Some really important things in listening evaluations can definitely not be judged with a single speaker. But listening evaluation is not performed by Amir, other than some very basic stuff, that is. Measurement are always mono. Plus the shipping and setup issues.
All that combines into why we see only mono listening here.
None of the known to me speaker designers (including my humble self) would ever rely on mono listening only.
In your experience, have you found / rectified any issue that only surfaced after a stereo test (and wasn't apparent in mono listening)? Or is it more of a preference thing (to test in stereo vs mono)? Curious to hear what someone goes through when designing speakers.
 

Arnandsway

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#10
Some really important things in listening evaluations can definitely not be judged with a single speaker. But listening evaluation is not performed by Amir, other than some very basic stuff, that is. Measurement are always mono. Plus the shipping and setup issues.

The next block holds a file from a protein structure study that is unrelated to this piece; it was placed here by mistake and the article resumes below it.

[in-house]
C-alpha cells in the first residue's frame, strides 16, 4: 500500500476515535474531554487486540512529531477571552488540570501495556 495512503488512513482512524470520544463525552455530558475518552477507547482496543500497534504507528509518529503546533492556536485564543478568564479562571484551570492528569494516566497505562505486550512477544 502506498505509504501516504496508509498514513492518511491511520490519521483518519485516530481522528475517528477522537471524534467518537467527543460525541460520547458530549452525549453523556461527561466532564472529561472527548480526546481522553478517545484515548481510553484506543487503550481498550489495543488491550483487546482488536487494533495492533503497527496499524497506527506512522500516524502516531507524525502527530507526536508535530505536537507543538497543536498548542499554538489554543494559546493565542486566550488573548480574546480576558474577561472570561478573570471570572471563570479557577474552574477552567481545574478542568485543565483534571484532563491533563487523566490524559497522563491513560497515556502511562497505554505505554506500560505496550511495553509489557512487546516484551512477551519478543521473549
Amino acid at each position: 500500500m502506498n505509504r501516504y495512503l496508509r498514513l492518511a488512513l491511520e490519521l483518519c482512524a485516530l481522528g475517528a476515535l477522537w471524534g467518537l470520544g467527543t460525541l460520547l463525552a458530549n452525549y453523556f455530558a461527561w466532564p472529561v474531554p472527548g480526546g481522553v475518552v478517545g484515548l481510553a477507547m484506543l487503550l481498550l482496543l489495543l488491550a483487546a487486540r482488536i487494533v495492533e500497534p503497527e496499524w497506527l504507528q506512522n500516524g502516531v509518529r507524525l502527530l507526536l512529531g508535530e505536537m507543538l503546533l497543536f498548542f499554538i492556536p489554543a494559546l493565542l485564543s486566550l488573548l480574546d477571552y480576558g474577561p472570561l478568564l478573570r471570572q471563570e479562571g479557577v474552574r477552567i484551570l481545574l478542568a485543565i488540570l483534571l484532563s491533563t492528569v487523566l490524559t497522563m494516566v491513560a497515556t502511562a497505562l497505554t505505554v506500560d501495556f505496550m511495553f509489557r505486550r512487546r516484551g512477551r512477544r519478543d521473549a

All that combines into why we see only mono listening here.
None of the known to me speaker designers (including my humble self) would ever rely on mono listening only.
Could you elaborate on those "really important things"? I am assuming directivity/soundstage related things. But I wonder what is so important if tonality is the main gripe.
 

rxp

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#11
Excellent explainer as always! Would love a Room EQ video too :)